When a film covers familiar ground, as this coming-of-age story does, it had better offer an original point of view or, at the very least, interesting characters. The Art of Getting By has both, and while it loses its footing now and then, its leading actors help us to connect with it on an emotional level.
Freddie Highmore is a highly watchable young actor and, with a flawless American accent, manages to make a somewhat inscrutable character interesting. He recounts, in the film’s first scenes, his morbid thoughts about the futility of life, which is supposed to explain his inability to—
—produce any work at school. Everyone knows he’s smart and talented, but he simply can’t (or won’t) accomplish anything, even in art class. Emma Roberts is well cast as a fellow student at their tony Manhattan private school who befriends him and tries to coax him out of his shell.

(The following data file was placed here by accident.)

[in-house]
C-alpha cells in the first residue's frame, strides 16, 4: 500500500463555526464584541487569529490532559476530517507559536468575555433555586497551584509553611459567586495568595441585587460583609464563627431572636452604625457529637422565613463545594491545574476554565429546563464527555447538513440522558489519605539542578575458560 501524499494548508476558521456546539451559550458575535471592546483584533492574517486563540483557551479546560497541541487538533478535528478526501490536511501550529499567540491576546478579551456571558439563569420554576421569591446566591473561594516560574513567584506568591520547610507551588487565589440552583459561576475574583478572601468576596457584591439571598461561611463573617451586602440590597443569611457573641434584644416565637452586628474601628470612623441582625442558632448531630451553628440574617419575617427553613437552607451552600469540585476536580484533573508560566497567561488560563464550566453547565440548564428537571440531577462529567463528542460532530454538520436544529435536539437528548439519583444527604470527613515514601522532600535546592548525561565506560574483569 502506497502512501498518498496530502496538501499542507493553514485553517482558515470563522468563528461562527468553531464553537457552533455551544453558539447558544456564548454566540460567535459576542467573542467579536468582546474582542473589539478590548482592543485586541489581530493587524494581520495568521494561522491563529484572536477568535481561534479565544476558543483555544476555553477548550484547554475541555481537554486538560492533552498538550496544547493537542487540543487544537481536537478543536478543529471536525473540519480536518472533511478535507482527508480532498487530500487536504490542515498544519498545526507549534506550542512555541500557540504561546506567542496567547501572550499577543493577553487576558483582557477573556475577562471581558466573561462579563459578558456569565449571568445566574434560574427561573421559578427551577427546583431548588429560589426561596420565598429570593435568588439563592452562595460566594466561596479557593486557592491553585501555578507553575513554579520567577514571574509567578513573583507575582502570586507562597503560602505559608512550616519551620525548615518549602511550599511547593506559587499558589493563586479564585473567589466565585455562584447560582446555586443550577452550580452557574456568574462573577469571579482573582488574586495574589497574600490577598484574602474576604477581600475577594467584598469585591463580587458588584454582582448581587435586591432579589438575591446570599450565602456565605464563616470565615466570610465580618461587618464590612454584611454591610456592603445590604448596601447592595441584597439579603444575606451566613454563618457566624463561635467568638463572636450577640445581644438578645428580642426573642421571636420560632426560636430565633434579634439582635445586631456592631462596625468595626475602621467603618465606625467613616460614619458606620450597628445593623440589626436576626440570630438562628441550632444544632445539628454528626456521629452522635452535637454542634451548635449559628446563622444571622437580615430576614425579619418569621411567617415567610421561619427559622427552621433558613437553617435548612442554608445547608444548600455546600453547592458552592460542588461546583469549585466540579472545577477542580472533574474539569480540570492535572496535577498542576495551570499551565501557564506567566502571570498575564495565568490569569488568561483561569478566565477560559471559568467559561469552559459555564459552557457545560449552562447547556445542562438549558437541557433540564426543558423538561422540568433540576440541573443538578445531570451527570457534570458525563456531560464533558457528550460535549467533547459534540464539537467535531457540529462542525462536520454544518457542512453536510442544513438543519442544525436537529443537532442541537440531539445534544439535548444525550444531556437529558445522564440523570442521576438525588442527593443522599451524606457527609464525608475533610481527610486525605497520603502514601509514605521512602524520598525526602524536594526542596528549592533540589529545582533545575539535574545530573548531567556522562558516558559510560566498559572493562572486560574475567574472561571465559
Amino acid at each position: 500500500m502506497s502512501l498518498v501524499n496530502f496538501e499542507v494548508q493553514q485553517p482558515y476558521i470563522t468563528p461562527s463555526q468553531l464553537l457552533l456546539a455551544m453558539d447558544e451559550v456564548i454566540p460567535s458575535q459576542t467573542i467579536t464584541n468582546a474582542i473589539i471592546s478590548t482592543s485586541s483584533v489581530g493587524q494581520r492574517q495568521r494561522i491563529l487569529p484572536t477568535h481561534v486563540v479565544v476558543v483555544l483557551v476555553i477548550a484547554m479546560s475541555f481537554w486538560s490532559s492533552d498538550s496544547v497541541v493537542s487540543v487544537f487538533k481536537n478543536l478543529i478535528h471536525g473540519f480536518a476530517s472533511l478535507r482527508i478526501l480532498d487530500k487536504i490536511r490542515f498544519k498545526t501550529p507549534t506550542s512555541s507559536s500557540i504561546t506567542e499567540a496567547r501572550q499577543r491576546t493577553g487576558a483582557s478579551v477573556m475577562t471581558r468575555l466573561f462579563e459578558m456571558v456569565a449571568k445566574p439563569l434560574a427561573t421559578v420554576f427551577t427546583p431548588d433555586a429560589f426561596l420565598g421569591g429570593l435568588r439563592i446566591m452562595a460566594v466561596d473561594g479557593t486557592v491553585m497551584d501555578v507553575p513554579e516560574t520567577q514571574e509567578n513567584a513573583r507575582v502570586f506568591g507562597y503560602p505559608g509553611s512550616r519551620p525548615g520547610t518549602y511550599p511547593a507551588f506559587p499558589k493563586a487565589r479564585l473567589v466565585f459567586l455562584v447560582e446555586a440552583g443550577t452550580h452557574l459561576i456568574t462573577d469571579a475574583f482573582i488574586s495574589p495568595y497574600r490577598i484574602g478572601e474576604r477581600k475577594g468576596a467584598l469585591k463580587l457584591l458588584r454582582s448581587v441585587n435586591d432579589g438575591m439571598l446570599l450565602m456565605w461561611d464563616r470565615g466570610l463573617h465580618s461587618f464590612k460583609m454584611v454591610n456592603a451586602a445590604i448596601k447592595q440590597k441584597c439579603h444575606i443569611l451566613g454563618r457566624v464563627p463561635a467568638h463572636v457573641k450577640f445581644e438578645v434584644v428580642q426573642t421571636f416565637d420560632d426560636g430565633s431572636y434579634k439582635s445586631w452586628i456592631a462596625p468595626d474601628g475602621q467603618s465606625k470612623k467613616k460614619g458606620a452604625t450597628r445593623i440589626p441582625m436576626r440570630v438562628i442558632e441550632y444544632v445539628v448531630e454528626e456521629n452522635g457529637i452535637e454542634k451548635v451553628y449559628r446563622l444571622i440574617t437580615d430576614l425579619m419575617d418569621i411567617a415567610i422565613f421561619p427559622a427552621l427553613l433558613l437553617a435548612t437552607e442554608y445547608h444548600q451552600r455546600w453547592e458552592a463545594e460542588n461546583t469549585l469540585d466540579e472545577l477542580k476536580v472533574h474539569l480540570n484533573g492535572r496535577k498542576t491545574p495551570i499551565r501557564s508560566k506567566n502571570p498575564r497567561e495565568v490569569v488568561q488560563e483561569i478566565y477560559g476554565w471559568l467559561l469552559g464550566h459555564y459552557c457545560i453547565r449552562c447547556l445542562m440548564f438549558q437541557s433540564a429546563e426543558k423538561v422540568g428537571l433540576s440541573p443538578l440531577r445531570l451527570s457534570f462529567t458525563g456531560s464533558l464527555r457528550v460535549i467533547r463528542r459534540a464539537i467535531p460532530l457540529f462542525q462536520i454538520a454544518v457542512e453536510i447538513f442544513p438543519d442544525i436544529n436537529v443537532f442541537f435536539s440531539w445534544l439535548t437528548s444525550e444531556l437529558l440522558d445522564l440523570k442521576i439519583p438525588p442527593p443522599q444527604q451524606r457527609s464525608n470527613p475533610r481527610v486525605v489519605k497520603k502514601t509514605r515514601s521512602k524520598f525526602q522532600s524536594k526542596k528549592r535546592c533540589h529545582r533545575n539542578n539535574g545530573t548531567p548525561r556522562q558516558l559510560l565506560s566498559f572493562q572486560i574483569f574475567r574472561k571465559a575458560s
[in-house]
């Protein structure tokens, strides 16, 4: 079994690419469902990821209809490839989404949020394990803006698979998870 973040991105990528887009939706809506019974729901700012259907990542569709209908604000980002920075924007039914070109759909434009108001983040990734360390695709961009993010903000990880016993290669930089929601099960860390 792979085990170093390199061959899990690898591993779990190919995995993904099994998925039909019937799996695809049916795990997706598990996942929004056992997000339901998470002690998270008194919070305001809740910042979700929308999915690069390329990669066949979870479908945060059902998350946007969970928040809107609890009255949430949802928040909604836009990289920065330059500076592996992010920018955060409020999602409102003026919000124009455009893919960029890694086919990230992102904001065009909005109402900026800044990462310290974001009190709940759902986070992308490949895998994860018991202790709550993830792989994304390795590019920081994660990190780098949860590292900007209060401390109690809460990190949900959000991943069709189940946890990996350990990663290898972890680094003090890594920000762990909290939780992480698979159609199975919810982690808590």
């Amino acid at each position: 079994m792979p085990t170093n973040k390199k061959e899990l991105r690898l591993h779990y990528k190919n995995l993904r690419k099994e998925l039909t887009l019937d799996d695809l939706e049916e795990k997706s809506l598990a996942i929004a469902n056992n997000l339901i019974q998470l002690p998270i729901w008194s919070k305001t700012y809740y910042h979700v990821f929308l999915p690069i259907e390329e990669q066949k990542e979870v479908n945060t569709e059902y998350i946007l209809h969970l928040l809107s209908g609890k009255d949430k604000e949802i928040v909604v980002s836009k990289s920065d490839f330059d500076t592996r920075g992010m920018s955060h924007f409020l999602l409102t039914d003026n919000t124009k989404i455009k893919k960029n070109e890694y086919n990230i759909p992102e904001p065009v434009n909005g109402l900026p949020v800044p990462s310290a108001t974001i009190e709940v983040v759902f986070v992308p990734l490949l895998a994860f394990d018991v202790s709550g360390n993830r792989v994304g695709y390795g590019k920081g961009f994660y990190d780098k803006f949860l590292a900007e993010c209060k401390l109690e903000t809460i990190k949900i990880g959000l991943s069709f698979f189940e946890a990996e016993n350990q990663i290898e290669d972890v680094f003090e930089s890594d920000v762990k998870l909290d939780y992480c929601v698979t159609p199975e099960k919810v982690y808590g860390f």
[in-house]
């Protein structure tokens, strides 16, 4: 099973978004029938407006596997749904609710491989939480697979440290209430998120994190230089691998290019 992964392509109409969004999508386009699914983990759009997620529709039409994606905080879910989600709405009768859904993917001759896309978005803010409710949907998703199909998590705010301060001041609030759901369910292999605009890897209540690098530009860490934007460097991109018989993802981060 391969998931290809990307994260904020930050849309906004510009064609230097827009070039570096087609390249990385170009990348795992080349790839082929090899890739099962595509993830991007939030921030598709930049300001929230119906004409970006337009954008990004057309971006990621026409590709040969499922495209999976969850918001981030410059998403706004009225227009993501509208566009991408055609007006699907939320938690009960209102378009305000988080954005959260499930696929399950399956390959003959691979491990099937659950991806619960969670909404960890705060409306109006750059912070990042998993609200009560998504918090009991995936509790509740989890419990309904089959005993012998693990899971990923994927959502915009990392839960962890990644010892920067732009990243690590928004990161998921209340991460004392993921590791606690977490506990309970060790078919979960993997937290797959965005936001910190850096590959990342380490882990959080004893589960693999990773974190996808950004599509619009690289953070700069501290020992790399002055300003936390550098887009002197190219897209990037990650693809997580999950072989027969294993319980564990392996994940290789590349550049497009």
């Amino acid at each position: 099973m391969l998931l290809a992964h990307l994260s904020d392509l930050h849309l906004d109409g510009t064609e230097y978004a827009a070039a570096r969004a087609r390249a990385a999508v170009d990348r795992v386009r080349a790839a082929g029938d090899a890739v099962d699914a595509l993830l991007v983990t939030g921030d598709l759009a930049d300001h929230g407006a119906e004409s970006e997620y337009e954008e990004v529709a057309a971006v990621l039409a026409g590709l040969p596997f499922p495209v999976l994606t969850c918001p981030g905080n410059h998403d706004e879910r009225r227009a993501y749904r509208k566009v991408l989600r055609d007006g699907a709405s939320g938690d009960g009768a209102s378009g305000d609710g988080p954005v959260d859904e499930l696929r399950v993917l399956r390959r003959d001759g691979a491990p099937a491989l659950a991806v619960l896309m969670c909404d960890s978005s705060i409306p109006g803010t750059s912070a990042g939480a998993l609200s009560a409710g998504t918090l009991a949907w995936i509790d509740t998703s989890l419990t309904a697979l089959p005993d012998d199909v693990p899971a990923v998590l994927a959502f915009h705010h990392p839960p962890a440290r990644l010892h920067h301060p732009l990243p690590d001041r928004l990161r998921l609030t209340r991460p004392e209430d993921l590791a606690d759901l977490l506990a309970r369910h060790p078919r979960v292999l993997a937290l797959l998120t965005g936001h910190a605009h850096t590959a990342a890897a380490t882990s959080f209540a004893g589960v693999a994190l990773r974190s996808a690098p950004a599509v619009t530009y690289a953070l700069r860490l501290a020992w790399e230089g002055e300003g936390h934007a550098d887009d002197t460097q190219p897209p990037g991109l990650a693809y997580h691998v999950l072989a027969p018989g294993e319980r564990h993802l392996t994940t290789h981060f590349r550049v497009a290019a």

Good casting helps smooth some of the bumps and unfortunate detours in writer-director Gavin Wiesen’s debut feature. Rita Wilson plays Highmore’s indulgent mother, Sam Robards his aloof stepfather, Blair Underwood his stern principal, who refuses to give up on him, Michael Angarano a recent graduate of Highmore’s school who’s making his way in the world as an artist, and Elizabeth Reaser is Roberts’ free-spirited mother, who is an embarrassment to her daughter.
There are moments in The Art of Getting By that made me wince, especially toward the end; they betray the filmmaker’s lack of experience. But I found myself rooting for his two key characters, and enjoying Highmore and Roberts’ performances. That’s enough to make this little indie film worthwhile, warts and all.